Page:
Stacey Hunt says the committee working on this year’s HOPE Dinner and Auction wasn’t deterred by the coronavirus pandemic. Last year, it managed to hold the annual dinner despite an October blizzard, raising more than $150,000, said Jeff Trumbauer, principal of St. John’s Academy.
“We had one of the most successful dinners we’ve ever had, one of the most successful fundraisers we’ve ever had,” Hunt said of the dinner during the storm. “We’re really hoping the same thing happens during a pandemic.”
The HOPE Dinner and Auction raises funds that are used to reduce the cost of tuition for students and families at St. John's Academy, a Catholic elementary school. The beef tenderloin and shrimp dinner is scheduled on Oct. 3 at the academy and will be limited to 200 dinner guests this year to ensure enough social distancing due to COVID-19. An estimated 50 sponsors purchase a table or a portion of a table, and most tickets for the event are expected to be used by them, Trumbauer said.
The dinner, which is celebrating 30 years this year, has raised, conservatively, more than $2 million for the school since it began, Trumbauer said.
Hunt, a parent volunteer who is the co-chair of the HOPE Dinner Committee, said the committee debated through the summer whether to hold the annual event because of the pandemic.
“... we want to celebrate our school and raise money but also keep everybody safe,” she said. “Thank God that the school edition was just completed and ready for the opening of the school and thus for the event.”
The project, which is 99 percent complete, said Trumbauer, added 17,000 square feet of space including a chapel, administrative offices, a commons area, classrooms and an updated kitchen. The added room at the academy - almost double from what it was previously - will provide plenty of space for social distancing for those attending the dinner.
“These changes (to the school) couldn’t come at a better time because of COVID,” he said. The added space allows for social distancing not only for the dinner but for students and staff during school.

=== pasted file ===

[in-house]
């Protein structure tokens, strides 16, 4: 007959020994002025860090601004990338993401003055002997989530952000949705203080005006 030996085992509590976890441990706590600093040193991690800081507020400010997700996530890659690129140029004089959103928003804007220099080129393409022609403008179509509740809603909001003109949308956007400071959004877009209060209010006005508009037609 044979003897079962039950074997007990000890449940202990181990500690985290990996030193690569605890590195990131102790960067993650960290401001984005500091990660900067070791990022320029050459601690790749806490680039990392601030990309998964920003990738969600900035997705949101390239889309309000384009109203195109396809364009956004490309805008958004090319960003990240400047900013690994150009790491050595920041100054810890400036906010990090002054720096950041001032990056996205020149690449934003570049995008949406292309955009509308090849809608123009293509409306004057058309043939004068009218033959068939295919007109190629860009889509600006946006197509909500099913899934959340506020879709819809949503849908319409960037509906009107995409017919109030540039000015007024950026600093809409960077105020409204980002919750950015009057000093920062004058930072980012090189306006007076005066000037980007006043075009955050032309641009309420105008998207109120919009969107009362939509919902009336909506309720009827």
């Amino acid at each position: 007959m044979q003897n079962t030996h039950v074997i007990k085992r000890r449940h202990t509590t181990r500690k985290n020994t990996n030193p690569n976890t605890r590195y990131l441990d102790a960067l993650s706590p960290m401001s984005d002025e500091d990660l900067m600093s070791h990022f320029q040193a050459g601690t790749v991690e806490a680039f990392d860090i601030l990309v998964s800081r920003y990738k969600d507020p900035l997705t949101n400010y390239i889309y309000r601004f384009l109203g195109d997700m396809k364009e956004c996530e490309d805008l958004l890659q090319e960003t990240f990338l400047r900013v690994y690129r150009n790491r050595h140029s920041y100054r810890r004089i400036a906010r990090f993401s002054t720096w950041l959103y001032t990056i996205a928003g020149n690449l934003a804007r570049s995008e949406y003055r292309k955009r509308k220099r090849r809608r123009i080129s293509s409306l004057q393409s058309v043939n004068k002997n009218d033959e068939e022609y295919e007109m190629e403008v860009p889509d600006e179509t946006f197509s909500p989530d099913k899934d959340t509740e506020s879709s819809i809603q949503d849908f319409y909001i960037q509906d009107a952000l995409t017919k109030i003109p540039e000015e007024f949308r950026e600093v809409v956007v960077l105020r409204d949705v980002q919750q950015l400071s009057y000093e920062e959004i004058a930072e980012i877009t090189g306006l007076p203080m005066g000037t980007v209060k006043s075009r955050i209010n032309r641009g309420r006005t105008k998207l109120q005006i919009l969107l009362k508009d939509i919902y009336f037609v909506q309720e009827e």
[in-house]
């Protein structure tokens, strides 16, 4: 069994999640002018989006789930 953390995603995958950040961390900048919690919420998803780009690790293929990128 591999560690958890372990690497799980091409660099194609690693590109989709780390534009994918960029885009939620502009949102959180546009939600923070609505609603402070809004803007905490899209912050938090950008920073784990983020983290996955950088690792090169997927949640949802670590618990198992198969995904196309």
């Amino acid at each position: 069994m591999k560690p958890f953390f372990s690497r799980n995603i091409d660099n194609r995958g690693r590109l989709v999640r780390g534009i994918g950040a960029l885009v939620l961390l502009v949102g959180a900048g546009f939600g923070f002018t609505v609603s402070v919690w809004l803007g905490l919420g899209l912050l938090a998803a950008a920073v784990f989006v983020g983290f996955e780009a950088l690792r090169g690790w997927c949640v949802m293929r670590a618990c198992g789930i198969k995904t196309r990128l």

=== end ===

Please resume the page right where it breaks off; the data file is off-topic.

The theme for this year’s dinner is “30 Years of Hope,” Hunt said. The event will include recognition of sponsors, second-graders performing through a recorded performance that will be played that evening and a virtual silent auction conducted by Orr Auctioneers. People interested in bidding online may contact the school for the link to that auction, Trumbauer said.
“Even if you can’t come to the dinner we still want you to participate at home with us via the auction,” Hunt said.
There are currently 235 students in preschool through sixth grade attending St. John's Academy, Trumbauer said. The estimated cost of attending is about $8,000 per student per school year.
“The average cost, per student out-of-pocket cost is $2,700 and a large part of that is due to the generosity of others that comes through HOPE Dinner,” he said.
He said the academy is also supported by the parish and other fundraising events, but the HOPE Dinner and Auction has been the primary and the largest fundraising opportunity for the school. All proceeds from the dinner go directly to student and families to reduce the cost of attending the academy.
Trumbauer said the fundraiser is also important this year because the school spent additional funds to hire more teachers due to the pandemic.
“At the academy we felt that it was necessary to do everything that we can to ensure that face-to-face learning could continue as long as possible, hopefully for the duration of the school year,” he said.
As part of that, the academy hired more teachers in order to reduce the average class size below 15 students.
“This came at a substantial cost to the parish and to the school but we felt that it was necessary and that we wanted to assure our families that we were doing everything that we can so their child could receive the education that they are used to receiving here at the academy,” Trumbauer said.
Trumbauer said the HOPE Dinner committee is made up of volunteers who are parents of students and work hard to make the event a success each year.
“To find people willing to dedicate that amount of time and effort is a challenge and we’ve got a wonderful committee,” he said.